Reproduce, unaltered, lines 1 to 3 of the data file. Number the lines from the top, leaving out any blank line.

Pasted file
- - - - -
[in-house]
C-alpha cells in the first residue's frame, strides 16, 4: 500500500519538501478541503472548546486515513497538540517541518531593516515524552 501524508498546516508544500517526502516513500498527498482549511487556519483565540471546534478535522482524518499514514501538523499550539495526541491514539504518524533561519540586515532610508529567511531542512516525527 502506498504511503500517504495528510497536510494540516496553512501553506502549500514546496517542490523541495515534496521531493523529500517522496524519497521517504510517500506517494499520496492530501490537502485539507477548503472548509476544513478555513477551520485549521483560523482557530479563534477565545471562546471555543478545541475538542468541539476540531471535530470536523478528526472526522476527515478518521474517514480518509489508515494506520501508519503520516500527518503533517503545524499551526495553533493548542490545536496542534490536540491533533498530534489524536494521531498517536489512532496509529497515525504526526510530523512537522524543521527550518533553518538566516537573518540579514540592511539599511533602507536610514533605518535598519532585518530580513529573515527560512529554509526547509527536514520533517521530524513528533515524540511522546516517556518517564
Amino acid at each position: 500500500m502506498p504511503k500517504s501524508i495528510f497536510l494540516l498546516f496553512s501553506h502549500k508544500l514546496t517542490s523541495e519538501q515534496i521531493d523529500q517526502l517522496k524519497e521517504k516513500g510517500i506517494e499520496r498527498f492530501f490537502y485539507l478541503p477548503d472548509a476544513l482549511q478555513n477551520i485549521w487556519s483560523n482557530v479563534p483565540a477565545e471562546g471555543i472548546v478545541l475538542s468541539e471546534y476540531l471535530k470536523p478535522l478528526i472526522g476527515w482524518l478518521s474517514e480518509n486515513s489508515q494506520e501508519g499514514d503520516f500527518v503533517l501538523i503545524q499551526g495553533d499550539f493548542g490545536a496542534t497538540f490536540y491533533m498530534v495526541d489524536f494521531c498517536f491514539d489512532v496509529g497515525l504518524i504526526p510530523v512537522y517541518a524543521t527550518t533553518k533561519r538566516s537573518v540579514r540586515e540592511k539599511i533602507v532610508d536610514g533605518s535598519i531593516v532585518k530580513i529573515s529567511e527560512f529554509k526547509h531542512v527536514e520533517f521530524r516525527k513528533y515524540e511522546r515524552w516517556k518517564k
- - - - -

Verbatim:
[in-house]
C-alpha cells in the first residue's frame, strides 16, 4: 500500500519538501478541503472548546486515513497538540517541518531593516515524552 501524508498546516508544500517526502516513500498527498482549511487556519483565540471546534478535522482524518499514514501538523499550539495526541491514539504518524533561519540586515532610508529567511531542512516525527 502506498504511503500517504495528510497536510494540516496553512501553506502549500514546496517542490523541495515534496521531493523529500517522496524519497521517504510517500506517494499520496492530501490537502485539507477548503472548509476544513478555513477551520485549521483560523482557530479563534477565545471562546471555543478545541475538542468541539476540531471535530470536523478528526472526522476527515478518521474517514480518509489508515494506520501508519503520516500527518503533517503545524499551526495553533493548542490545536496542534490536540491533533498530534489524536494521531498517536489512532496509529497515525504526526510530523512537522524543521527550518533553518538566516537573518540579514540592511539599511533602507536610514533605518535598519532585518530580513529573515527560512529554509526547509527536514520533517521530524513528533515524540511522546516517556518517564
Amino acid at each position: 500500500m502506498p504511503k500517504s501524508i495528510f497536510l494540516l498546516f496553512s501553506h502549500k508544500l514546496t517542490s523541495e519538501q515534496i521531493d523529500q517526502l517522496k524519497e521517504k516513500g510517500i506517494e499520496r498527498f492530501f490537502y485539507l478541503p477548503d472548509a476544513l482549511q478555513n477551520i485549521w487556519s483560523n482557530v479563534p483565540a477565545e471562546g471555543i472548546v478545541l475538542s468541539e471546534y476540531l471535530k470536523p478535522l478528526i472526522g476527515w482524518l478518521s474517514e480518509n486515513s489508515q494506520e501508519g499514514d503520516f500527518v503533517l501538523i503545524q499551526g495553533d499550539f493548542g490545536a496542534t497538540f490536540y491533533m498530534v495526541d489524536f494521531c498517536f491514539d489512532v496509529g497515525l504518524i504526526p510530523v512537522y517541518a524543521t527550518t533553518k533561519r538566516s537573518v540579514r540586515e540592511k539599511i533602507v532610508d536610514g533605518s535598519i531593516v532585518k530580513i529573515s529567511e527560512f529554509k526547509h531542512v527536514e520533517f521530524r516525527k513528533y515524540e511522546r515524552w516517556k518517564k